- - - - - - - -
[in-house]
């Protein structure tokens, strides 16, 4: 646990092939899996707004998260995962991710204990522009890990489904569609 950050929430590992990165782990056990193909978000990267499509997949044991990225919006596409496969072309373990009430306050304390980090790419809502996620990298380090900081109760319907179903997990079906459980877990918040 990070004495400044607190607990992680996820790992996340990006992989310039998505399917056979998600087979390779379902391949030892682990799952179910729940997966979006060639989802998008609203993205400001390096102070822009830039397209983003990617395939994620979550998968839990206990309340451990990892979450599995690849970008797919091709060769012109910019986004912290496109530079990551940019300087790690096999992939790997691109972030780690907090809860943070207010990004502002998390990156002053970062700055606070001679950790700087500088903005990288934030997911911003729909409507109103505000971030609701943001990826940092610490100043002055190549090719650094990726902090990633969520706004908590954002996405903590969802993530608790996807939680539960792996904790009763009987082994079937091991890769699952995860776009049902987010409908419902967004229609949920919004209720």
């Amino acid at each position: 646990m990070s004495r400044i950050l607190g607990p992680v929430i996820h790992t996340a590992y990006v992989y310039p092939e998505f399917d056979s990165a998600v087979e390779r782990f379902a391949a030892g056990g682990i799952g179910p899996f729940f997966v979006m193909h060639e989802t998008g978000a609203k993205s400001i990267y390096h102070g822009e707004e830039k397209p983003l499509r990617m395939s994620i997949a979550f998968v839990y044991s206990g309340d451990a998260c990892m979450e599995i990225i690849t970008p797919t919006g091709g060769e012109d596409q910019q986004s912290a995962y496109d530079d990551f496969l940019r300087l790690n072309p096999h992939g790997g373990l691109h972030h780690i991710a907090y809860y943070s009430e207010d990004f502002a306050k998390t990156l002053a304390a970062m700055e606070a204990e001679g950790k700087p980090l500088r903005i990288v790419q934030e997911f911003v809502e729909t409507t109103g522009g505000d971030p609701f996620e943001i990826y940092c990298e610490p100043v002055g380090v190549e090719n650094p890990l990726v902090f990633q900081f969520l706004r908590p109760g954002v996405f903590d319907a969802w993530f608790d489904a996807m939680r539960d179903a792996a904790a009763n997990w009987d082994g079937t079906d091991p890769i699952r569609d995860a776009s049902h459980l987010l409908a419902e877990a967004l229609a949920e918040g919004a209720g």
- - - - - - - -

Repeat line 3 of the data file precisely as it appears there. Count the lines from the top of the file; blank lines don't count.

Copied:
């Amino acid at each position: 646990m990070s004495r400044i950050l607190g607990p992680v929430i996820h790992t996340a590992y990006v992989y310039p092939e998505f399917d056979s990165a998600v087979e390779r782990f379902a391949a030892g056990g682990i799952g179910p899996f729940f997966v979006m193909h060639e989802t998008g978000a609203k993205s400001i990267y390096h102070g822009e707004e830039k397209p983003l499509r990617m395939s994620i997949a979550f998968v839990y044991s206990g309340d451990a998260c990892m979450e599995i990225i690849t970008p797919t919006g091709g060769e012109d596409q910019q986004s912290a995962y496109d530079d990551f496969l940019r300087l790690n072309p096999h992939g790997g373990l691109h972030h780690i991710a907090y809860y943070s009430e207010d990004f502002a306050k998390t990156l002053a304390a970062m700055e606070a204990e001679g950790k700087p980090l500088r903005i990288v790419q934030e997911f911003v809502e729909t409507t109103g522009g505000d971030p609701f996620e943001i990826y940092c990298e610490p100043v002055g380090v190549e090719n650094p890990l990726v902090f990633q900081f969520l706004r908590p109760g954002v996405f903590d319907a969802w993530f608790d489904a996807m939680r539960d179903a792996a904790a009763n997990w009987d082994g079937t079906d091991p890769i699952r569609d995860a776009s049902h459980l987010l409908a419902e877990a967004l229609a949920e918040g919004a209720g």